This last year has been a long one. I’ll admit that election years are never easy for the church but it seems like, in many ways, this has been one of the hardest that I can remember in recent history. Many of us, myself included, found neither candidate particularly appealing and some of us who did support one candidate or the other allowed it to become a source of contention. It’s almost as if we have equated following Jesus or being Christian to political support of one party or the other. The two are not the same. I’m not saying political support and political action aren’t important, quite the contrary. Political policy is the main way in which we effect change in our society from a secular standpoint. My concern is when we equate those things to a person’s character and question their relationship with Jesus. I have many Christian friends on both sides of the political aisle and while I don’t always agree with them I do respect them and their opinions don’t change my view of who they are as a person (unless there is a clear heresy involved but a person with a differing political stance is rarely, if ever, a heretic). If anything it challenges me to dig deeper and try to better understand why I hold my view and they hold theirs, thus deepening our relationship. It doesn’t necessarily mean that I will change my mind but it allows for a certain level of discourse, something that we desperately need right now, not just in this country but in the church as well. If we really want the United States to be united then we, the church, need to be the example of what that unity looks like.
For much of church history we have, in one way or another, been a fractured church. Various denominations have risen and fallen. Cults and false teachers have sometimes caused Christians as a whole to be unfairly judged. Persecutions have led to numerous martyrs all over the world losing their lives for the cause of Christ. Through all of this we have endured and we will continue to endure but we need to realize that we, the American church, don’t live in a theocracy and the United States is not God’s covenant people. While I do believe that God has blessed us as a country that distinction of covenant people belongs solely to the church and to the nation of Israel. However, we, as his covenant people, live within the boundaries of the existing laws and we need to honor the government that is in place. Paul told the Romans that “it is important that all of us submit to the authorities who have charge over us because God establishes all authority in heaven and on the earth. Therefore, a person who rebels against authority rebels against the order He established, and people like that can expect to face certain judgment…keep doing what you know to be good and right, and they will publicly honor you…submission is not optional; it’s required. But don’t just submit for the sake of avoiding punishment; submit and abide by the laws because your conscience leads you to do the right thing” (Romans 13:1-5, The Voice). In other words, for the believer, #notmypresident is a dangerous mantra to live by. I’m not advocating that we should remain silent on issues like abortion, racism, poverty, the refugee crisis and other injustices because the Bible is clear about how we as the church should treat these issues. If we really want to make an impact in our larger society then we need to remember that there is an established system that we have to work within and we need to work together regardless of ethnicity, socioeconomics or political persuasion with a spirit of love and humility. Arrogance has no place at the foot of the cross nor in the streets of our nation.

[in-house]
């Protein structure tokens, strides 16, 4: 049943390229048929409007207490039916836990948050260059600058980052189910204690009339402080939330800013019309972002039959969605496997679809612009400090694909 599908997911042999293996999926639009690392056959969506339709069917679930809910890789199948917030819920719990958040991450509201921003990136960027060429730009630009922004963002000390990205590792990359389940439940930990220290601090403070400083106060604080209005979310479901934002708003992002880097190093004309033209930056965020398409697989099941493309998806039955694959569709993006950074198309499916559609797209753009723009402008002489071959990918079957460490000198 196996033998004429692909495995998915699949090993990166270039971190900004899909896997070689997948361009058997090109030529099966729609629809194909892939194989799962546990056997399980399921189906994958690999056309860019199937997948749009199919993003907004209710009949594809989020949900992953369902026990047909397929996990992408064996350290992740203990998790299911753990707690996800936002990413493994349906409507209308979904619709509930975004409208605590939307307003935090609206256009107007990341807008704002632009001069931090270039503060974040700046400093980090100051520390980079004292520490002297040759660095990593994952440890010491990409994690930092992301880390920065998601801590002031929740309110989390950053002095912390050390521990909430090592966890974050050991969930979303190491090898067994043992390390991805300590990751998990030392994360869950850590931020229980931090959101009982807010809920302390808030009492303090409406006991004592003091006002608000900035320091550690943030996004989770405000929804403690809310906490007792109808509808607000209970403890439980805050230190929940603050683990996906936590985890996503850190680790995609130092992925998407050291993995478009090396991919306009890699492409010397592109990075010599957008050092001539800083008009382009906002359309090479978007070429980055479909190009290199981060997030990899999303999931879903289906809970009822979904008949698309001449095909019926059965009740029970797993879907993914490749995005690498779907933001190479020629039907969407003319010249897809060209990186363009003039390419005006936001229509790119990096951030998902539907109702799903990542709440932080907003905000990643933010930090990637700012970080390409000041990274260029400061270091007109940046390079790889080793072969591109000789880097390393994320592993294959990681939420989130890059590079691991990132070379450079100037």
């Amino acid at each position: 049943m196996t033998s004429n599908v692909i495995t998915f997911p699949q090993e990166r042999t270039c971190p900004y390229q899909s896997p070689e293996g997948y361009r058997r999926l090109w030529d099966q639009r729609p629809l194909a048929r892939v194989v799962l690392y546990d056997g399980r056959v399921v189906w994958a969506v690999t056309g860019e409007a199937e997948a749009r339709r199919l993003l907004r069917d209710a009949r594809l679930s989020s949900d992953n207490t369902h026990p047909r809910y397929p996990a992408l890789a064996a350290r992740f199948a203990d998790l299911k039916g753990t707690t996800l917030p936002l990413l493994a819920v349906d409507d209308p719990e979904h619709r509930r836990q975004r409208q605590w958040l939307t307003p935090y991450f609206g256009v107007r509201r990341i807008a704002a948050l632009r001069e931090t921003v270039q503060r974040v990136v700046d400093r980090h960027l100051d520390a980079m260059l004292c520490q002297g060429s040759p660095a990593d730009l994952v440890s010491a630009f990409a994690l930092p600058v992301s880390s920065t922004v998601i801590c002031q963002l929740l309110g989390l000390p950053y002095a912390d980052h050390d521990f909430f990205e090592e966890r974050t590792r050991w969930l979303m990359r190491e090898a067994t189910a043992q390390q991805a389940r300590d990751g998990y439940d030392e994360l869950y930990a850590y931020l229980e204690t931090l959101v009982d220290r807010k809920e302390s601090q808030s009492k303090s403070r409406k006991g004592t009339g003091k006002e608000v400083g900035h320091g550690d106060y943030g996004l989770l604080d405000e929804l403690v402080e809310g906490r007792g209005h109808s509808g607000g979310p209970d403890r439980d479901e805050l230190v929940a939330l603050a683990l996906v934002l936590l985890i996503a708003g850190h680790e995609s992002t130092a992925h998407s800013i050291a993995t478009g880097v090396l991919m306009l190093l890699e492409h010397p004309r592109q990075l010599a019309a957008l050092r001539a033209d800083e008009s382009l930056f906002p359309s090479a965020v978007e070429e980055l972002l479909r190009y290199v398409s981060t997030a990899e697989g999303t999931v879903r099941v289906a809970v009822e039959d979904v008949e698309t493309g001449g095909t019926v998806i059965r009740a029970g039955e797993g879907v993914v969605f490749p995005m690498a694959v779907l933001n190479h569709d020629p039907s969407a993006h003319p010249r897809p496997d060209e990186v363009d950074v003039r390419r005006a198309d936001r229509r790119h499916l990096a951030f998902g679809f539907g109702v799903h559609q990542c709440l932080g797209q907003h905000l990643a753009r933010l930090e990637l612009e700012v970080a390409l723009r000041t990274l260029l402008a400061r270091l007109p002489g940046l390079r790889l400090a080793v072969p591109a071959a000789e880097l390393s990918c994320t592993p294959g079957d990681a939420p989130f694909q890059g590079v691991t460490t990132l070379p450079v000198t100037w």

Every Christian has a story. It’s what makes them who they are. This is part of the reason that I love the scene in Revelation 7. Regardless of all of our differences one day we will stand before the throne of God as equals. Until that day, and in the midst of the seemingly constant turmoil in our nation, we need to remember two things: first, nothing will be perfect until Jesus comes back. It is only he who can truly and completely fix the brokenness that we see around us. Second, our citizenship is in heaven not on earth. We are part of a kingdom that is so much greater and so much more glorious than anything that we can imagine. Our eternal destination is so much more important and so much more rewarding than any temporal victory, political or otherwise.